There are even inconsistencies in code from one block to the next when a new concept is added. Case in point: if you have the book, compare the code on page 57 to the code it is supposed to be based on, on page 55. Whether the difference is a typo, or failure to explain the difference in code, I can't tell. Hence I spent 15 minutes trying to figure out how to add the new concept into the existing code myself.
Much of my dislike for the book is based on person learning style, but I think the writers could do a better job in providing more useful, in-context, working code.
Most Recent Customer Reviews
Informative, but definitely not a good choice for someone who is just learning jQuery. More suitable for someone who is already familiar with the language. Read morePublished 19 months ago by cori
This book is called "Learning jQuery" but it is really intended for people who already know it, at least to some extent, and just want a refresher course. Read morePublished on March 25, 2011 by Anna P.
This is the best jQuery book I've read, a lot better that the official web documentation.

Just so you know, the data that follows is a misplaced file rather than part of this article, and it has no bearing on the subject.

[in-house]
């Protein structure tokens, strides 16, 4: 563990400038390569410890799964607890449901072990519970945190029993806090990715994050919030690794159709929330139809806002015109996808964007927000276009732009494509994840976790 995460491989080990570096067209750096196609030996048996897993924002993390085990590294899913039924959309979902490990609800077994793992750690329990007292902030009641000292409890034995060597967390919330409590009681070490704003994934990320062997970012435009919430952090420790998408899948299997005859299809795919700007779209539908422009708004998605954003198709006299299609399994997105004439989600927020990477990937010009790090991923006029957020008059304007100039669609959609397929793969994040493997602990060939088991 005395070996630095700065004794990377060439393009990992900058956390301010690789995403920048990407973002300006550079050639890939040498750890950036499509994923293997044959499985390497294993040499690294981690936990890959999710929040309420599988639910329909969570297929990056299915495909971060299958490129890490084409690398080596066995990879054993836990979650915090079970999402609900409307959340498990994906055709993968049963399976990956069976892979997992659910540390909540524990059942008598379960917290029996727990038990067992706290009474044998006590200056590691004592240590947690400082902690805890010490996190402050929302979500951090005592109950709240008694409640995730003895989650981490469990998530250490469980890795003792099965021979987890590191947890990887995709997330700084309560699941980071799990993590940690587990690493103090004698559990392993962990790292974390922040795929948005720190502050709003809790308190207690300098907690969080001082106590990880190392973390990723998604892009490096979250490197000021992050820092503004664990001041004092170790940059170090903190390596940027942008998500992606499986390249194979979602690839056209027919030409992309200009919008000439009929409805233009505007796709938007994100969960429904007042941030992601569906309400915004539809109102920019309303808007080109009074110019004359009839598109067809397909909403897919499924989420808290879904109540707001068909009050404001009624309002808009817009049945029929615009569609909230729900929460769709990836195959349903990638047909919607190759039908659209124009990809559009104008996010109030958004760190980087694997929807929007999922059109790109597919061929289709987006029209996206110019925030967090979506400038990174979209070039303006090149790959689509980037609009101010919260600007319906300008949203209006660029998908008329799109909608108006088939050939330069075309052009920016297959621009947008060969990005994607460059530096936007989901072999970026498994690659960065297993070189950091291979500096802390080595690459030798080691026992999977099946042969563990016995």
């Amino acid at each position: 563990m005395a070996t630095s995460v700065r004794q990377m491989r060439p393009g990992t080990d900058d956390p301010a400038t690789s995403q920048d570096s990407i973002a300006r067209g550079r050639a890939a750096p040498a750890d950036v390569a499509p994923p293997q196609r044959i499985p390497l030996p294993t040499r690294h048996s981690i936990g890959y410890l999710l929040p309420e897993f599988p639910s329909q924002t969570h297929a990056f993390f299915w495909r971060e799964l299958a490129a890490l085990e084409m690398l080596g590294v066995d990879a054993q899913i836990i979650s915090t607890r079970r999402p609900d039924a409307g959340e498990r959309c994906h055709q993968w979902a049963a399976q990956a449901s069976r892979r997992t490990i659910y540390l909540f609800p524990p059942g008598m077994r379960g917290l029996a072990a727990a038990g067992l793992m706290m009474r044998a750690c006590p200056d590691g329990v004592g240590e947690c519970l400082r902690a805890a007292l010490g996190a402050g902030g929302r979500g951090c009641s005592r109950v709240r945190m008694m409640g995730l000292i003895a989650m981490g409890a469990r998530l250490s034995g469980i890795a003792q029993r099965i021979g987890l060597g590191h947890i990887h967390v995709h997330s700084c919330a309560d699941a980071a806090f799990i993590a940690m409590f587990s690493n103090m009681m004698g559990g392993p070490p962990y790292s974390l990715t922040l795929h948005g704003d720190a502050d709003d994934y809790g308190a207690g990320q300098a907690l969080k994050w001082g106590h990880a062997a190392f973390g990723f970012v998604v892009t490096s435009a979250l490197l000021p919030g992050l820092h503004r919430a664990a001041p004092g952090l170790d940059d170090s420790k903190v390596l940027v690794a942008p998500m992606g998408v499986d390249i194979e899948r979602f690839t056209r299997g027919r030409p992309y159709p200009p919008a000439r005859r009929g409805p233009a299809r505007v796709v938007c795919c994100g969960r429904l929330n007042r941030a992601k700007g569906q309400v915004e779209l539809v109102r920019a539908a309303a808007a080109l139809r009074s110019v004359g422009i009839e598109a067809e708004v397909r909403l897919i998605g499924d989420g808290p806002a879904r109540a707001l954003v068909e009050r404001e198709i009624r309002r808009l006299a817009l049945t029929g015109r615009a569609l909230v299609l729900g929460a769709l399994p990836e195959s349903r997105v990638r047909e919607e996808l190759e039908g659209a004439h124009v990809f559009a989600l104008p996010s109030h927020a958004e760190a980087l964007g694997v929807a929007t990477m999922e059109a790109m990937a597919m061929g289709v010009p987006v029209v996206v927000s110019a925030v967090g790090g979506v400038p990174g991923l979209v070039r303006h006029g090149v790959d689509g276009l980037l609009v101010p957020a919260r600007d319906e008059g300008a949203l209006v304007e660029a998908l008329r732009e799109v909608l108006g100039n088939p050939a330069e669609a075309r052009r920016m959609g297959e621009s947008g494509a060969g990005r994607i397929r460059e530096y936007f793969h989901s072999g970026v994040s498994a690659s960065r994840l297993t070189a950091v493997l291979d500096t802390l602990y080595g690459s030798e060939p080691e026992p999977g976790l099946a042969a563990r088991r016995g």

Is full of interesting example, and I really liked the continuous reference to... Read more
The book itself gets five stars, but I think reviews on technical books should also reflect how long they stay on your bookshelf. Read morePublished on September 13, 2010 by Ambert Ho
The authors write in a way that helped my brain absorb the information in an almost effortless manner. Their constant attention to writing good clean code is nice. Read morePublished on August 3, 2010 by J. Horton
I read this book in one day and was coding the next. Easy to follow with good real life examples.Published on May 14, 2010 by Thomas Spizuoco
A good book, but as someone else mentioned, only some of the example code is available from the website. Read morePublished on April 12, 2010 by John Cardinal
This book (Learning jQuery 1.3) took me a little longer to get through, it wasn't for the lack of interest or anything like that, it was because I was compelled to go through the... Read morePublished on March 24, 2010 by Robert A. Balfe
The tutorial is effective.
My main complaint: an almost useless index. None of the jquery selectors or behaviors are listed in the index. Read more